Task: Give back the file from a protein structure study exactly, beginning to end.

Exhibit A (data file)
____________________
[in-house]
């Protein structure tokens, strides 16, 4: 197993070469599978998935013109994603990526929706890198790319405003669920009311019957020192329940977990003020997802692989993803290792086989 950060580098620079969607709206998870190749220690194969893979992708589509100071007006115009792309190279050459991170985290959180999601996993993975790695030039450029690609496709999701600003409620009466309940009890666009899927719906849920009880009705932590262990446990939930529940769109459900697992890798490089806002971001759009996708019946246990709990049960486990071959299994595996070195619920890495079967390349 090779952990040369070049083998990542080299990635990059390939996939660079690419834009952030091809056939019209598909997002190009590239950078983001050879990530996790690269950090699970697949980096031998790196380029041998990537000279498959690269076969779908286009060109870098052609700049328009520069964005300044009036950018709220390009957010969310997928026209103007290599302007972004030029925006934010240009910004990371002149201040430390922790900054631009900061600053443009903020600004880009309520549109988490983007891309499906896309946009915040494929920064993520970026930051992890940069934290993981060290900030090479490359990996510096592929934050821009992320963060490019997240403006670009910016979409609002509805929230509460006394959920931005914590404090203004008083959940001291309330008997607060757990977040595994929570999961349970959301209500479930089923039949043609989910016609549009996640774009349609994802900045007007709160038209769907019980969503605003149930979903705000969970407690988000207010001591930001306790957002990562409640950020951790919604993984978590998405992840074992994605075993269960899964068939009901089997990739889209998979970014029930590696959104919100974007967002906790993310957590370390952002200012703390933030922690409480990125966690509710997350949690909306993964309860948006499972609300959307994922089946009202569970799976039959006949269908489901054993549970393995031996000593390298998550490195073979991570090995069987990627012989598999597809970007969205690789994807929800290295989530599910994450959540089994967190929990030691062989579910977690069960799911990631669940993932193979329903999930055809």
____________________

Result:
[in-house]
């Protein structure tokens, strides 16, 4: 197993070469599978998935013109994603990526929706890198790319405003669920009311019957020192329940977990003020997802692989993803290792086989 950060580098620079969607709206998870190749220690194969893979992708589509100071007006115009792309190279050459991170985290959180999601996993993975790695030039450029690609496709999701600003409620009466309940009890666009899927719906849920009880009705932590262990446990939930529940769109459900697992890798490089806002971001759009996708019946246990709990049960486990071959299994595996070195619920890495079967390349 090779952990040369070049083998990542080299990635990059390939996939660079690419834009952030091809056939019209598909997002190009590239950078983001050879990530996790690269950090699970697949980096031998790196380029041998990537000279498959690269076969779908286009060109870098052609700049328009520069964005300044009036950018709220390009957010969310997928026209103007290599302007972004030029925006934010240009910004990371002149201040430390922790900054631009900061600053443009903020600004880009309520549109988490983007891309499906896309946009915040494929920064993520970026930051992890940069934290993981060290900030090479490359990996510096592929934050821009992320963060490019997240403006670009910016979409609002509805929230509460006394959920931005914590404090203004008083959940001291309330008997607060757990977040595994929570999961349970959301209500479930089923039949043609989910016609549009996640774009349609994802900045007007709160038209769907019980969503605003149930979903705000969970407690988000207010001591930001306790957002990562409640950020951790919604993984978590998405992840074992994605075993269960899964068939009901089997990739889209998979970014029930590696959104919100974007967002906790993310957590370390952002200012703390933030922690409480990125966690509710997350949690909306993964309860948006499972609300959307994922089946009202569970799976039959006949269908489901054993549970393995031996000593390298998550490195073979991570090995069987990627012989598999597809970007969205690789994807929800290295989530599910994450959540089994967190929990030691062989579910977690069960799911990631669940993932193979329903999930055809």